Howard County v. JJM, Inc.

Decision Date01 September 1983
Docket NumberNo. 140,140
Citation482 A.2d 908,301 Md. 256
PartiesHOWARD COUNTY, Maryland v. JJM, INC. ,
CourtMaryland Court of Appeals

Paul T. Johnson, Sr. Asst. County Sol., Ellicott City (Timothy E. Welsh, County Sol., Ellicott City, on the brief), for appellant-cross/appellee.

Lewis Straughn Nippard, Ellicott City, for appellee-cross/appellant.

Argued before SMITH, ELDRIDGE, COLE, DAVIDSON, * RODOWSKY and COUCH, JJ. and JAMES C. MORTON, Jr., Associate Judge of the Court of Special Appeals (retired), specially assigned.

SMITH, Judge.

At issue in this case is the validity of a Howard County statute requiring developers to "reserve within a proposed subdivision such part(s) of the right-of-way for a new state road designated on the general plan and included in the state's twenty-year highway needs inventory which is located within the subdivision." We perceive the central issue here to be whether the proposed subdivision reasonably generates the need for the highway in question. No evidence of such need has been presented. Therefore, we agree with the circuit court that when the statute is read as a whole it deprives the owner of all use of its land and hence, as applied in this case, is an unconstitutional taking of property without compensation. Thus, we shall affirm.

I

Howard County is a charter county under Md. Const. art. XI-A. It is authorized by Maryland Code (1957, 1981 Repl.Vol.) Art. 25A, § 5(X) to enact local laws "relating to zoning and planning including the power to provide for the right of appeal of any matter arising under such planning and zoning laws to the circuit court" and thence to the Court of Special Appeals. Pursuant to this authority Howard County Charter § 1105 established the Office of Planning and Zoning and the County enacted subdivision regulations. Howard County Code (1977, 1980 Supp.) § 16.113(b)(2) provides in pertinent part:

"The owner shall reserve within a proposed subdivision such part(s) of the right-of-way for a new state road designated on the general plan and included in the state's twenty-year highway needs inventory which is located within the subdivision. Such reservation shall be in the general location and to the right-of-way width specified by the state."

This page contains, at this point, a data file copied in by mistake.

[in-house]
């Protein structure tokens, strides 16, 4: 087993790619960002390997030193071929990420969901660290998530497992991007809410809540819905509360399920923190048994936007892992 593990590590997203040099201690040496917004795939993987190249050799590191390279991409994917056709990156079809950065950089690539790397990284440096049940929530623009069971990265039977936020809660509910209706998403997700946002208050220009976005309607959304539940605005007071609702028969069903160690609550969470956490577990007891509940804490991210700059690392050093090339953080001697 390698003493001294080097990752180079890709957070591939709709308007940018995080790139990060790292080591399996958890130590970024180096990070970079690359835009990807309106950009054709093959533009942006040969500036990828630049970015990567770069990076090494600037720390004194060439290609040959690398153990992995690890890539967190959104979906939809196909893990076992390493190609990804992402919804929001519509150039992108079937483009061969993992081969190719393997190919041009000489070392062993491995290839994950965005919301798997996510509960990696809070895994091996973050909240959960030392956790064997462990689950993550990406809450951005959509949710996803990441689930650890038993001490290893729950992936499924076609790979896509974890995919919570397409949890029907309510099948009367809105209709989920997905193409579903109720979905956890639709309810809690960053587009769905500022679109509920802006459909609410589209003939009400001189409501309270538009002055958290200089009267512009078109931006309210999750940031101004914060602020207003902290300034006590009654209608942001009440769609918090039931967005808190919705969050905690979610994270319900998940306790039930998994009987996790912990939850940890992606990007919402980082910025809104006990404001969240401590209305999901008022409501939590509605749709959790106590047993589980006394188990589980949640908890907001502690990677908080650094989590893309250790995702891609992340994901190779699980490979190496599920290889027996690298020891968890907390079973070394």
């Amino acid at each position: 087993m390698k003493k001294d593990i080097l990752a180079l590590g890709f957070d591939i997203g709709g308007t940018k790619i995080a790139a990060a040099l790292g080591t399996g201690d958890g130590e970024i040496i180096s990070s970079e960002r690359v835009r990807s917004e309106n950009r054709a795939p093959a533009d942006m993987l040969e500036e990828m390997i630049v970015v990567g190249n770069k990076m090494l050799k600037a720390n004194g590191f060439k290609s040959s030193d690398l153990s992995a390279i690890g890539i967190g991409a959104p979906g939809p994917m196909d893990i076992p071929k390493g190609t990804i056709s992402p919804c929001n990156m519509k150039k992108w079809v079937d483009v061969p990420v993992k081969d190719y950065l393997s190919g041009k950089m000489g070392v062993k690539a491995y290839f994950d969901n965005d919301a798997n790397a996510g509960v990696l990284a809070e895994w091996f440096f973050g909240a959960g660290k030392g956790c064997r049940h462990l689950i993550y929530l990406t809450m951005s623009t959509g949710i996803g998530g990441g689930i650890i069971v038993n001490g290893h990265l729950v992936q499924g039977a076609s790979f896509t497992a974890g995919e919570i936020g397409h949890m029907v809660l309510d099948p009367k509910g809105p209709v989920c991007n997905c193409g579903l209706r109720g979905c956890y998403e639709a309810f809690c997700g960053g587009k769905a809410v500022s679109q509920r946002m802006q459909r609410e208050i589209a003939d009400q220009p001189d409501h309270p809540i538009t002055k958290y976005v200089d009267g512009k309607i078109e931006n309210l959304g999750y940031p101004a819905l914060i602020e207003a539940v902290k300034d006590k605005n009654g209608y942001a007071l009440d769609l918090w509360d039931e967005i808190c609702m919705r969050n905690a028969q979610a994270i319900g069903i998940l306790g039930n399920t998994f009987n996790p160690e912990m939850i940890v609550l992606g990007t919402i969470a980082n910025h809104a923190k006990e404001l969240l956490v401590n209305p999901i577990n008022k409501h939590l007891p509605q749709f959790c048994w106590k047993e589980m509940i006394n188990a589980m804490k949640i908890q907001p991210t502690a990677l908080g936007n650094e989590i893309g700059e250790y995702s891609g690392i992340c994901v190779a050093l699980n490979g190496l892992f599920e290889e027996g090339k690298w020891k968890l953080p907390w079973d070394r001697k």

Definitions of terms used in the County's subdivision and land development regulations are contained in § 16.108. Section 16.108(54) defines "reservation" as "the assignment of land by a developer for a specified use, to be held by him or his assignees for that use and no other use to a future time."

In the fall of 1980 appellee JJM, Inc., submitted a subdivision plan to the Office of Planning and Zoning. The plan was for the Hammond Hills Subdivision. It involved a 115.12 acre parcel located on the northeast side of existing Maryland Rt. 216 and approximately 1,500 feet east of U.S. Rt. 29. In compliance with Howard County Code § 16.113(b)(2), the subdivision plat showed the right-of-way for the proposed relocation of Rt. 216 as being reserved. This right-of-way cut a wide swath through the proposed development. A small part of the tract was between the existing Rt. 216 and the proposed Rt. 216. Most of the land was on the north side of the proposed relocated Rt. 216. The right-of-way reservation for Rt. 216 was established in 1971 when the County Council adopted the general plan of highways. The relocation of Rt. 216 was included in the State's 1980 twenty-year highway needs inventory. The Office of Planning and Zoning approved this subdivision plan in December 1980.

On December 7, 1981, JJM submitted a revised sketch plan for the same property. The revised plan showed residential lots within the right-of-way reservation area. Because the revised plan did not comply with Howard County Code § 16.113(b)(2) and § 16.111(3), specifying that subdivision layouts "shall be in accordance with the highway part of the transportation element," the Office of Planning and Zoning refused to approve the subdivision.

JJM appealed to the Howard County Board of Appeals. It was established in proceedings before the board that the proposed relocation of Rt. 216 had not been included within the State's six-year construction plan, a necessary step for its construction, and that the process of including Rt. 216 in the six-year construction plan would take at least one year, but probably longer. The Director of the Office of Planning and Zoning testified that from 1971, the time the proposed relocation was incorporated into the County's general plan, to 1981, the time of the submission of the revised plan, all that had been accomplished was a determination that the proposed road would be built at some time in the future. He further stated that, given the circumstances of the case, there was no possibility that a variance would be granted to the developer.